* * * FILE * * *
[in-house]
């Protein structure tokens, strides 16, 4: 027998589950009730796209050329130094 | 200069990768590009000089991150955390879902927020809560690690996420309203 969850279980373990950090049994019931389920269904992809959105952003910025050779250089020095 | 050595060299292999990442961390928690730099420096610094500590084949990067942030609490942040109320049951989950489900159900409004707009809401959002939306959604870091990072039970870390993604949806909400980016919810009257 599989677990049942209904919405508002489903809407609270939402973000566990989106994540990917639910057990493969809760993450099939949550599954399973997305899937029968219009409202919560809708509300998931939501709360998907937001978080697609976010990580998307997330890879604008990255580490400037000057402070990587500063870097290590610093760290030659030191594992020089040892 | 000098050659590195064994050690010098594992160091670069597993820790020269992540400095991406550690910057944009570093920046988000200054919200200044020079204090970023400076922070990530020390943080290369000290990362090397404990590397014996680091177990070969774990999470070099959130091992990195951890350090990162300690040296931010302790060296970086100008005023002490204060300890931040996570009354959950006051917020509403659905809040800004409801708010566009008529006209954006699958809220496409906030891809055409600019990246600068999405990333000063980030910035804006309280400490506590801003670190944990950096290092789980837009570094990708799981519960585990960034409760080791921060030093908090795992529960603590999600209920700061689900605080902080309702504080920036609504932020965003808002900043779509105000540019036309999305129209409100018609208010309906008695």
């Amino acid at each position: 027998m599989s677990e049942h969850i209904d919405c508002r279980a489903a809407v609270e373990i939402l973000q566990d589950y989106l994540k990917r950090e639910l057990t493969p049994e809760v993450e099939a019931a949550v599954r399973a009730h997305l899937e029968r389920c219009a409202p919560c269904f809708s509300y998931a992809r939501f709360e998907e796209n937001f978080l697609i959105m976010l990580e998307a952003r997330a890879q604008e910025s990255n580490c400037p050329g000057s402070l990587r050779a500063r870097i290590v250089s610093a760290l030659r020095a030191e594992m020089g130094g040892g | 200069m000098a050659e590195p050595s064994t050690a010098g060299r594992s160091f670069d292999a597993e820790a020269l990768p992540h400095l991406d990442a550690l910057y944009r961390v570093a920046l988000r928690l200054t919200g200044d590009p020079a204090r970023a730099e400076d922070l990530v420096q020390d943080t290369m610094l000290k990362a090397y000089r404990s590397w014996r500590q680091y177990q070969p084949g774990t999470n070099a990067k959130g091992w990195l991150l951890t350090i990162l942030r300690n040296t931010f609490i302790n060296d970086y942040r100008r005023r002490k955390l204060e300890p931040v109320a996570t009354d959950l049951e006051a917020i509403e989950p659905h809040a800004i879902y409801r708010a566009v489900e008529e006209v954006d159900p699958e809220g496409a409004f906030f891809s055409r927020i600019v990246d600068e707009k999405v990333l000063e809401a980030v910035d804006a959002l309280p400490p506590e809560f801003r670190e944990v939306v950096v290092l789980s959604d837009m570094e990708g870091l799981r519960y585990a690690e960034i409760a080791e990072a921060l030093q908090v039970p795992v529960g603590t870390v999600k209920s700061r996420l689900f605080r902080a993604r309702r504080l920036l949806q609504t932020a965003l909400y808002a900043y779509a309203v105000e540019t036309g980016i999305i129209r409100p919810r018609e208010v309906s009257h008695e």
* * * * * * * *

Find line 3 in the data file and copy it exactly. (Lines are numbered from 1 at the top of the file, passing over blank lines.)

């Amino acid at each position: 027998m599989s677990e049942h969850i209904d919405c508002r279980a489903a809407v609270e373990i939402l973000q566990d589950y989106l994540k990917r950090e639910l057990t493969p049994e809760v993450e099939a019931a949550v599954r399973a009730h997305l899937e029968r389920c219009a409202p919560c269904f809708s509300y998931a992809r939501f709360e998907e796209n937001f978080l697609i959105m976010l990580e998307a952003r997330a890879q604008e910025s990255n580490c400037p050329g000057s402070l990587r050779a500063r870097i290590v250089s610093a760290l030659r020095a030191e594992m020089g130094g040892g | 200069m000098a050659e590195p050595s064994t050690a010098g060299r594992s160091f670069d292999a597993e820790a020269l990768p992540h400095l991406d990442a550690l910057y944009r961390v570093a920046l988000r928690l200054t919200g200044d590009p020079a204090r970023a730099e400076d922070l990530v420096q020390d943080t290369m610094l000290k990362a090397y000089r404990s590397w014996r500590q680091y177990q070969p084949g774990t999470n070099a990067k959130g091992w990195l991150l951890t350090i990162l942030r300690n040296t931010f609490i302790n060296d970086y942040r100008r005023r002490k955390l204060e300890p931040v109320a996570t009354d959950l049951e006051a917020i509403e989950p659905h809040a800004i879902y409801r708010a566009v489900e008529e006209v954006d159900p699958e809220g496409a409004f906030f891809s055409r927020i600019v990246d600068e707009k999405v990333l000063e809401a980030v910035d804006a959002l309280p400490p506590e809560f801003r670190e944990v939306v950096v290092l789980s959604d837009m570094e990708g870091l799981r519960y585990a690690e960034i409760a080791e990072a921060l030093q908090v039970p795992v529960g603590t870390v999600k209920s700061r996420l689900f605080r902080a993604r309702r504080l920036l949806q609504t932020a965003l909400y808002a900043y779509a309203v105000e540019t036309g980016i999305i129209r409100p919810r018609e208010v309906s009257h008695e």